November 20, 2008. Posted by Joshua Jackson.
© 2008 WBGO
November 19, 2008. Posted by Joshua Jackson.
Doors have opened at the Village Vanguard for tonight's show. More than 40 years have passed since a saxophonist named Coltrane led a group at this club. This evening, we will hear Ravi Coltrane's debut. Welcome.
None of the musicians are here. Ravi and the band tend to operate freely on their own internal clock. We, on the other hand, are following a master clock. Thirty-two minutes to showtime!
We're live from the Village Vanguard. Saxophonist Ravi Coltrane is playing an original, "Amalgams," from his upcoming release, Blending Times. The quartet includes pianist Luis Perdomo, bassist Drew Gress, and drummer E.J. Strickland.
Pianist Luis Perdomo just crashed the keyboards. Bassist Drew Gress is now taking a solo. Gress was featured in pianist Uri Caine July performance of Live at the Village Vanguard. Check out the entire series.
Another Ravi Coltrane original, "Round Two," begins peacefully.
"Trading Duos" seems fairly self-explanatory. Band members sort of move in and out of this composition. I'malways a fan of the sax/drums sections.
This composition named after Ravi's first son, William (John Coltrane's middle name). "One Wheeler Will."
After a long and heartfelt introduction, Ravi plays "Jagadishwar," a composition by Alice Coltrane, his mother. She passed away on January 12th 2007. On Ravi's upcoming release, Blending Times, he closes with a harp/bass/saxophone version of Charlie Haden's "For Turiya." Turiya is Alice Coltrane.
The quartet is closing with "Giant Steps," a Coltrane original. John Coltrane, that is.
© 2008 WBGO
November 19, 2008. Posted by WBGO.
He bears the name of jazz royalty, and he's spent many hours curating, archiving and producing his parents' recordings. But when he picks up his own saxophones, Ravi Coltrane blows an original and distinctly modern strain of jazz, distilling but never seeking to imitate his family's adventurous improvising spirits. Now one of today's top saxophonists, Coltrane took his own quartet into the same Manhattan venue where his father John Coltrane so famously held court: The Village Vanguard. Hear the Ravi Coltrane quartet perform live, in a concert broadcast live on air by WBGO and live online here at NPR Music.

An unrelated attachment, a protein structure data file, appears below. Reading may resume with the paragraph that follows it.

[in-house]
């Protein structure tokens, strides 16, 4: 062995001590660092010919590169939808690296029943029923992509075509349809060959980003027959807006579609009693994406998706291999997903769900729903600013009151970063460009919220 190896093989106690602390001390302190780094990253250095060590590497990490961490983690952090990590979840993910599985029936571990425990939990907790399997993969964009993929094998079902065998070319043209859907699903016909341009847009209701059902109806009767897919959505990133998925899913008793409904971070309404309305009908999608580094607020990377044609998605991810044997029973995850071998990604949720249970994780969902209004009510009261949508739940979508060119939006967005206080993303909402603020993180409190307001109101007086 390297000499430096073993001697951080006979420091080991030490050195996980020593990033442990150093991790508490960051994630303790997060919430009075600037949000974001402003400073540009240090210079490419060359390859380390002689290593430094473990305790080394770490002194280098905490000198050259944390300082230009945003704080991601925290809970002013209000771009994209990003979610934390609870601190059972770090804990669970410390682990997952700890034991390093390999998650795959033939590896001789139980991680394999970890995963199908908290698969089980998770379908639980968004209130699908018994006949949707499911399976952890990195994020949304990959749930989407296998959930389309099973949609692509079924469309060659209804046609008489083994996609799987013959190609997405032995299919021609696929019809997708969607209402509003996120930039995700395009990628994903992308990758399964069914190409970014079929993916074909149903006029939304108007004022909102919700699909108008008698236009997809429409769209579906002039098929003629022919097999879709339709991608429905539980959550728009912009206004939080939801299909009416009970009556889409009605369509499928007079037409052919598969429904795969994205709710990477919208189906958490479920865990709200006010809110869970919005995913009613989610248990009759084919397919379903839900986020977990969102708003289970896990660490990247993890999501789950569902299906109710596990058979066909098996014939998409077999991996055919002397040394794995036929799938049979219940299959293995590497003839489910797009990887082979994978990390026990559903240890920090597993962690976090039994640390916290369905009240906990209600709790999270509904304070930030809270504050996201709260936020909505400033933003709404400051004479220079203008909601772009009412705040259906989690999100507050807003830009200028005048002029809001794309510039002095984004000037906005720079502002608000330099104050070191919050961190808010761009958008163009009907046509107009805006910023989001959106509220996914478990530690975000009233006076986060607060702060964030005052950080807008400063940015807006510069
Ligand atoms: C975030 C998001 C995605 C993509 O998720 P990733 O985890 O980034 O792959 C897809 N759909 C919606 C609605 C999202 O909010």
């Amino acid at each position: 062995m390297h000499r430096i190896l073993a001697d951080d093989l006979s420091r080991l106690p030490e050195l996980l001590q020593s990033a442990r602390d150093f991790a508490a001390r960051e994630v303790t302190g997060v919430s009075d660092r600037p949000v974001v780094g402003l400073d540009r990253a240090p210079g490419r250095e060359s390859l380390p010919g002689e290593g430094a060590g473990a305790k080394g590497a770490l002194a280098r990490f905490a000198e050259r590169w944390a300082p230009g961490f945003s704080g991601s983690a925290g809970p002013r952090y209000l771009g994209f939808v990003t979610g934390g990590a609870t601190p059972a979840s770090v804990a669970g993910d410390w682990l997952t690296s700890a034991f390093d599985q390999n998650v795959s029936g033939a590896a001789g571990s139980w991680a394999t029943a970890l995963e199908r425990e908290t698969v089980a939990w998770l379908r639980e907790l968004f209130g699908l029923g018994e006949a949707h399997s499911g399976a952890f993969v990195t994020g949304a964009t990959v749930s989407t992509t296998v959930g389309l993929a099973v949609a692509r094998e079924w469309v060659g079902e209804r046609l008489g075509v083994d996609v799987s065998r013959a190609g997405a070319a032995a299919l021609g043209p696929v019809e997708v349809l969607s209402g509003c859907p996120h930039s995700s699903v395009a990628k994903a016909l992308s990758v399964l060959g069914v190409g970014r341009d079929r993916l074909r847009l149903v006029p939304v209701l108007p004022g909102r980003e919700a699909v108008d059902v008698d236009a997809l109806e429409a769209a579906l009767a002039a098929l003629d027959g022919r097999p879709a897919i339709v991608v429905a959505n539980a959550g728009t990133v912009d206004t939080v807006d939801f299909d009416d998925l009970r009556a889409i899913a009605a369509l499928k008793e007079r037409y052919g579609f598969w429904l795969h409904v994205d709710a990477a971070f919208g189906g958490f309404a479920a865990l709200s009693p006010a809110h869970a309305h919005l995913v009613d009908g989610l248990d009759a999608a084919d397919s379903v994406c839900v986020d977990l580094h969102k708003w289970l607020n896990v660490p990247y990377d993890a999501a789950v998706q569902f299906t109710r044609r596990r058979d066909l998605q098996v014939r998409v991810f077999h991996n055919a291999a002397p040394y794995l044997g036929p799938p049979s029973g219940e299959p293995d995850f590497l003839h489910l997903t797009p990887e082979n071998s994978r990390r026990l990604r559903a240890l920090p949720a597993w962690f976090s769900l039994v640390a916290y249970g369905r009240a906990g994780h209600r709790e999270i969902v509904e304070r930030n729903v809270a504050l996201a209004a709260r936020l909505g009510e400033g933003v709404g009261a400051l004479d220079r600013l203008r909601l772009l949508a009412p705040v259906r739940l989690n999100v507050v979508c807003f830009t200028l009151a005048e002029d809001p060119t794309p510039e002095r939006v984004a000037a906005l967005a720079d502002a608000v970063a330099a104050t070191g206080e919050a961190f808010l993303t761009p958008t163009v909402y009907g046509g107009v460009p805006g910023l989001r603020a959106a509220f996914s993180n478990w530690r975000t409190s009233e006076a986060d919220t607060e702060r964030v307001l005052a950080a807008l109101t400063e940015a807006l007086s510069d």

Before this week, it had been more than 40 years since a saxophonist named Coltrane had headlined the Vanguard. With photos of John Coltrane on the walls, it was hard for intent listeners not to notice the family history, especially when Ravi Coltrane brought his tenor saxophone to near-screaming peaks of intensity, or to arpeggiated cascades in his father's "Giant Steps."
But Ravi Coltrane is clearly of his own progressive bent regarding tone, concept and direction. His compositions experiment with shifting textures and intricate forms, often arranged in a way as to appear almost unstructured, but never overbearing or harsh. One piece, his mother's "Jagdishwar," teased out a welcome wash of beautiful melody. Coltrane's soloing tended toward round shapes and probing explorations rather than the battering, "heavyweight" bravura associated with his father.
In developing his own style, he's been abetted since 2003 by a fantastic working group: Venezuelan modernist Luis Perdomo on piano, jack-of-all-trades Drew Gress on bass, and bright young drummer E.J. Strickland. That band's latest record at the time of this concert, 2005's In Flux, was well-received, and almost universally described as the first document of Ravi Coltrane's mature personal concept. A new album called Blending Times, with a guest appearance from bassist Charlie Haden, is set to be released in early 2009.
Ravi Coltrane hardly knew John Coltrane, who died before his son was 2 years old. He got to know his father's musical legacy in the same way most jazz musicians of his age did: through recordings, primarily. It was only when he decided to take his own musical career seriously that a teenaged Ravi Coltrane begin to listen intently to his father's music. The younger Coltrane has since surfaced several previously unreleased recordings of John Coltrane, and contributed liner notes to other reissued albums. He's also worked closely with his late mother, the pianist and harpist Alice Coltrane, in producing and playing on Translinear Light, her lauded comeback album after a 26-year musical retirement.
After making a name for himself as a versatile sideman — most notably with fellow saxophonist Steve Coleman — Ravi Coltrane has created three albums under his own name since 1997. In addition to performing with his quartet, Coltrane will join the Blue Note 7, an all-star ensemble created to celebrate the 70th anniversary of Blue Note Records, on a four-month tour of the U.S. in early 2009.
© 2008 WBGO